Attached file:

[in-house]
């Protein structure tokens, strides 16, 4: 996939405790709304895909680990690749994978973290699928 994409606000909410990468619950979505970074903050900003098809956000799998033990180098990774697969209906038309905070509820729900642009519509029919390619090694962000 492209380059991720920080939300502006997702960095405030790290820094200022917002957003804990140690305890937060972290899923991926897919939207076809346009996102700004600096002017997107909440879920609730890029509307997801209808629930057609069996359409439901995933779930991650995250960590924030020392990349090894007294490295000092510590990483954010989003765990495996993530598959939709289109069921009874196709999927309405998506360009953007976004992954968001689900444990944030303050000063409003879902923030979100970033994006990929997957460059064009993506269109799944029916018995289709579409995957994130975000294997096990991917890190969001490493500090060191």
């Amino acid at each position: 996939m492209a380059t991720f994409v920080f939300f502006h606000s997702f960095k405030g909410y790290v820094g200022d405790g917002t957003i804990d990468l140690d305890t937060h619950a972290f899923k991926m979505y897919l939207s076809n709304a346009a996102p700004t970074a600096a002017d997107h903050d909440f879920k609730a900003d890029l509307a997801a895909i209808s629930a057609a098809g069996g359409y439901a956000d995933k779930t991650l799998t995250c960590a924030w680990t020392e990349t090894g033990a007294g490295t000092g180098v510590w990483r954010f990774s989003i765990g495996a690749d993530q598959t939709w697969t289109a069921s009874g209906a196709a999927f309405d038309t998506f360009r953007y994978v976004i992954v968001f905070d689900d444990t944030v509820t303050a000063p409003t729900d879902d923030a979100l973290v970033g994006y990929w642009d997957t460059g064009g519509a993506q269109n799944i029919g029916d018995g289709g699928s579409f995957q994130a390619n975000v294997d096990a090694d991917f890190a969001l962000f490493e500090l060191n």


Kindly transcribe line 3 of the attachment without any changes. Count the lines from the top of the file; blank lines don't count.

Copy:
């Amino acid at each position: 996939m492209a380059t991720f994409v920080f939300f502006h606000s997702f960095k405030g909410y790290v820094g200022d405790g917002t957003i804990d990468l140690d305890t937060h619950a972290f899923k991926m979505y897919l939207s076809n709304a346009a996102p700004t970074a600096a002017d997107h903050d909440f879920k609730a900003d890029l509307a997801a895909i209808s629930a057609a098809g069996g359409y439901a956000d995933k779930t991650l799998t995250c960590a924030w680990t020392e990349t090894g033990a007294g490295t000092g180098v510590w990483r954010f990774s989003i765990g495996a690749d993530q598959t939709w697969t289109a069921s009874g209906a196709a999927f309405d038309t998506f360009r953007y994978v976004i992954v968001f905070d689900d444990t944030v509820t303050a000063p409003t729900d879902d923030a979100l973290v970033g994006y990929w642009d997957t460059g064009g519509a993506q269109n799944i029919g029916d018995g289709g699928s579409f995957q994130a390619n975000v294997d096990a090694d991917f890190a969001l962000f490493e500090l060191n």